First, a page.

SB-320: Should Public Universities Offer Abortions Via the Pill? NYU Student Nishka Dhawan Responds to Serrin Foster, President of Feminists For Life
California’s potential new legislation, SB-320, would require CA state colleges to offer abortion pills to students, at university health centres. DailyClout’s full article about the bill is here.
Over 3.4 million undergraduate students are mothers, as Feminists for Life President Serrin Foster points out. Of these, 43% of all undergraduate students who are parenting are single mothers. And unfortunately, fewer than 1 student in 10 who has children, completes a bachelor’s degree within 6 years of college entry.
As a young, independent women living in New York City, I see potential pros from both sides of this argument. Having better support for single mothers may indeed make it easier for them to raise their children, as Serrin Foster points out, leading to a higher probability for their on-time graduation and decreasing their stress.
I do believe that offering counseling and wellness services on campus is a big part of helping single mothers, along with offering affordable childcare. Furthermore, some of these student moms may be victims of domestic violence, or may even have to work long hours to support their children, thus lowering the level of energy and focus available to them for their studies. In such cases, providing emotional support may be beneficial in an effort to make single mothers feel less alone. Such services are also often already available on campuses so it would not be an additional expense on the school to provide these services to students. Promoting positive conversations and providing school clubs that support single mothers would indeed be good places to start.
The problem that arises is the cost associated with providing financial support to student mothers. This is especially germane to public universities, which are on tight taxpayer-funded budgets.
As this means reallocating money from other aspects of University life and academic resources to get affordable care to single student mothers. This reallocation may be seen as unfair to other students, who are in a majority.
In 2017, the Trump administration announced plans to cut the only Federal aid program that provides them with financial help. The aid goes towards child care programs which includes the Child Care Access Means Parents In School Program. (CCAMPIS) Reducing this aid will only make matters worse for student moms and for universities as well, as universities themselves will have to set money aside to help single parents. However, after serious pressure from administration and the public, in early 2018, the Trump Administration reversed their decision and allocated $15.1 million to the program. This could help public universities continue to provide child care to student moms and if the budget keeps the aid in check, maybe even further improve conditions for single parents in universities.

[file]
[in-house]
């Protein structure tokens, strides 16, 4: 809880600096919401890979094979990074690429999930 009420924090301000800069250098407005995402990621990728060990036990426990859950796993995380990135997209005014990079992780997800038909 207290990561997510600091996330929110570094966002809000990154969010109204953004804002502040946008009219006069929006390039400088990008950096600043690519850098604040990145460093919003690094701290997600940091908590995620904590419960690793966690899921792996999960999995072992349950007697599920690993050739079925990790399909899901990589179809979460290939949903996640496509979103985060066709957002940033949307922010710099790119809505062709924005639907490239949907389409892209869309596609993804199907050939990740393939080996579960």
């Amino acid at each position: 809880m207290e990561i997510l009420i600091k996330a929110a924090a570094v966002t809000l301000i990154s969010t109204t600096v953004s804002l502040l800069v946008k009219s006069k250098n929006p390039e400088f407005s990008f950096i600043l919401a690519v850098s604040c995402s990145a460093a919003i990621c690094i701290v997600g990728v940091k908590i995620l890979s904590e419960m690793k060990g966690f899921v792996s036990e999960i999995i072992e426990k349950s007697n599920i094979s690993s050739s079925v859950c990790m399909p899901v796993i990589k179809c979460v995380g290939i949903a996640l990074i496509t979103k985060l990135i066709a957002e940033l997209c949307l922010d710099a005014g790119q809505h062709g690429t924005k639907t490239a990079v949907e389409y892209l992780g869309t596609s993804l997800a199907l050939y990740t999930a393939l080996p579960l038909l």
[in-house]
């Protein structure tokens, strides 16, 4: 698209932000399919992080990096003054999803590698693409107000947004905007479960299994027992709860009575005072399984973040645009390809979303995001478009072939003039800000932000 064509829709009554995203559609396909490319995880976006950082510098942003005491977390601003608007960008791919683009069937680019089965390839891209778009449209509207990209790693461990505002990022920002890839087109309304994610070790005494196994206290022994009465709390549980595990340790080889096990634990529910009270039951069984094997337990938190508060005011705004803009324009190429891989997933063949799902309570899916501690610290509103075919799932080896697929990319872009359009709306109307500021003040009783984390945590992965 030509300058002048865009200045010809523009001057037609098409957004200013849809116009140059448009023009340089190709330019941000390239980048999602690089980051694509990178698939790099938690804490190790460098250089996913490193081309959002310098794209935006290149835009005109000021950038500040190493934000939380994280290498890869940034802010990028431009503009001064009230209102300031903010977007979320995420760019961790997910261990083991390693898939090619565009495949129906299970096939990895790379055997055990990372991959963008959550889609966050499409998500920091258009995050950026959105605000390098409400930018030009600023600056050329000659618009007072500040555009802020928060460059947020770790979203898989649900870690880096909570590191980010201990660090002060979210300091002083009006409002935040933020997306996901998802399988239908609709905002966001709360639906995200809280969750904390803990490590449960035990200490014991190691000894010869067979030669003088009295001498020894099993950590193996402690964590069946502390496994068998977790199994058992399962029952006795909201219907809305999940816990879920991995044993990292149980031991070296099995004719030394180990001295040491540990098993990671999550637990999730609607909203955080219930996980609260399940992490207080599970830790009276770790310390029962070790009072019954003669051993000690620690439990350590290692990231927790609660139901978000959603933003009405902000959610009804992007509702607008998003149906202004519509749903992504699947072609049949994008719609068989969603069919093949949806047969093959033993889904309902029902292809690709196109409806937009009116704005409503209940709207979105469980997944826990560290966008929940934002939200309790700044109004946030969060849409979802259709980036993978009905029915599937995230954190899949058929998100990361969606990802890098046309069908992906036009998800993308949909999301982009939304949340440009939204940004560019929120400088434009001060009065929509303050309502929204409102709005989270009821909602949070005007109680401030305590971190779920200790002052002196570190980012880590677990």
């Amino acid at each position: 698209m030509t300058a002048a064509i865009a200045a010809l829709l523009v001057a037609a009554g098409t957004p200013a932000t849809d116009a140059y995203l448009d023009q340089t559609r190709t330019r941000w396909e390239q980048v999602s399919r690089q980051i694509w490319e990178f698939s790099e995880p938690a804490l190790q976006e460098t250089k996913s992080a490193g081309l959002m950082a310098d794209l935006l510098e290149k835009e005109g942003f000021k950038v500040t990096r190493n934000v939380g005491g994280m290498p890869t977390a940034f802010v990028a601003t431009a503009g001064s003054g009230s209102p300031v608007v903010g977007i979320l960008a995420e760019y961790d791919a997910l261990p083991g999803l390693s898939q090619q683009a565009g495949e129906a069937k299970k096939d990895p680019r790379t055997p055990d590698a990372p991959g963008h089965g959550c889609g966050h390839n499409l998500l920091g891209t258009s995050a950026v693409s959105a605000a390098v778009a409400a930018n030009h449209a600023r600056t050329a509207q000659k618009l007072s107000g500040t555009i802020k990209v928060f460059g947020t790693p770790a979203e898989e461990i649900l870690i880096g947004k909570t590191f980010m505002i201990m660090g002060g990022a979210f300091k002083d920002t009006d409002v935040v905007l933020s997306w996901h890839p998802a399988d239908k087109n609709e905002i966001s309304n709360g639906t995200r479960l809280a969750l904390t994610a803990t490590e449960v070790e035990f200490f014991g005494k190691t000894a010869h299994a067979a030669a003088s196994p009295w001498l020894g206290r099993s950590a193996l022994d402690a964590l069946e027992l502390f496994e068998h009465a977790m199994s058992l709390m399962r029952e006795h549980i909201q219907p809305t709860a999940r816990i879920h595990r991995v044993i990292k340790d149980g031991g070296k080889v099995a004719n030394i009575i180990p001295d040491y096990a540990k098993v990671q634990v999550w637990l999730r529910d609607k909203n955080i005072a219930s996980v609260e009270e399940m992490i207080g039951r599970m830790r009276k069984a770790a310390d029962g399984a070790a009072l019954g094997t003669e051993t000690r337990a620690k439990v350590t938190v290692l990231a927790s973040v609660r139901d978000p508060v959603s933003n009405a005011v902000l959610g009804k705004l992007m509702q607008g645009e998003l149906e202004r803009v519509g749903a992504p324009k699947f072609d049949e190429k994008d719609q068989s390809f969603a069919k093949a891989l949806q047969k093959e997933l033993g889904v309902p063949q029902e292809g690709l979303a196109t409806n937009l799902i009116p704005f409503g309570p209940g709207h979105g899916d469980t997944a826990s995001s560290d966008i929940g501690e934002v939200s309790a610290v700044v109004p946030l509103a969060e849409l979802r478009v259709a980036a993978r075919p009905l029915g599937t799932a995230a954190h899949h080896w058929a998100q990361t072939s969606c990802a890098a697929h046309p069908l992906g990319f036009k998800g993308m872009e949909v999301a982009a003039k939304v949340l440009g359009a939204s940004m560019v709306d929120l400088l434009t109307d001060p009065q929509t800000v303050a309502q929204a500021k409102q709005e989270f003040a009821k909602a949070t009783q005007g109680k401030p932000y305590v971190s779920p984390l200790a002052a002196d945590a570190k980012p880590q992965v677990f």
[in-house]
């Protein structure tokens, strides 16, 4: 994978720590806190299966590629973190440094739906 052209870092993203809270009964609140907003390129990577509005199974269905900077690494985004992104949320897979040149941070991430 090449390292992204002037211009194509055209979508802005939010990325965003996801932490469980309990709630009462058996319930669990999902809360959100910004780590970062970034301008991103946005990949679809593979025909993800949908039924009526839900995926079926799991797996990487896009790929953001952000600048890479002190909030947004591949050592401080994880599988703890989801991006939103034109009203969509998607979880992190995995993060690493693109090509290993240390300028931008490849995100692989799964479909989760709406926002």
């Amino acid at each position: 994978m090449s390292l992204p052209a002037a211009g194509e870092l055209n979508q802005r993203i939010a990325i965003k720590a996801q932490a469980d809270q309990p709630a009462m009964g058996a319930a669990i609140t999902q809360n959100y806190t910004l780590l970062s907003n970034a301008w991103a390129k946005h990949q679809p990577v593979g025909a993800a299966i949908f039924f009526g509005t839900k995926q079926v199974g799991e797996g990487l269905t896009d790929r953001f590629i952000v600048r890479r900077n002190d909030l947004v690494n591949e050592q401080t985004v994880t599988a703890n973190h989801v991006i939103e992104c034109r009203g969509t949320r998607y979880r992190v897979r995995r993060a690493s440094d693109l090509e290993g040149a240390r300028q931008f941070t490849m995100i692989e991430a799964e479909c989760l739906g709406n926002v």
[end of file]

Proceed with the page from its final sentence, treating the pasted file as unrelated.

Though money shouldn’t be the only reason to support an abortion pill option, public universities live in the real world and still may not be able to afford all the programs for which Ms Foster calls.
While her proposal seems positive on the surface in many ways, in fact it has some serious downsides. One is the basic issue of freedom of reproductive choice. An abortion pill available on-campus does indeed sound like a good idea for those students who wish to have a chance to pursue an option other than motherhood, which they deem most fitting for their lives. Another plus of an abortion pill on-campus is that it would allow students who do choose to terminate a pregnancy to face less of a taboo; these students would also avoid a traumatic and difficult abortion later in the pregnancy. And they can find the solution that they need right on campus, rather than undergoing the difficult and expensive search for a clinic in which they can secure an abortion.
Thus, providing the pill on campuses is a good option for students who do want to pursue an abortion, as long as the choice isn’t forced upon them. At the same time I do agree that counselors should provide a thorough overview of the costs and support provided by the university for the mom if she chooses to bring the pregnancy to term. They should also provide information on adoption and on jobs for single parents as well as helping them schedule classes to reduce their workload. I also believe that the government should provide aid to universities so they can provide affordable childcare in the form of housing and food stamps for those that want to raise a child.That that conversation should indeed take place before a counselor suggests that the student go through with an abortion.
Better policy outcomes are possible when pro choice and pro life people actually have a conversation.
An easy start to providing better support is to open the conversation up to students and see where they stand on the issue. Promoting positivity and bringing the issue of single parenting while in college to light, will provide a greater incentive for both university officials and the government to provide help and support in general.
Even then, the bottom line, I feel, it that this very personal decision should be the choice of the student.
There is no completely right or wrong answer when it comes to abortion, though extremists on both sides like to believe that there is. This issue is part of an age-old debate.
Abortion is a necessary choice, in my view; but as a student, do concede to Serrin Foster that is not an answer.
What do you think of the bill?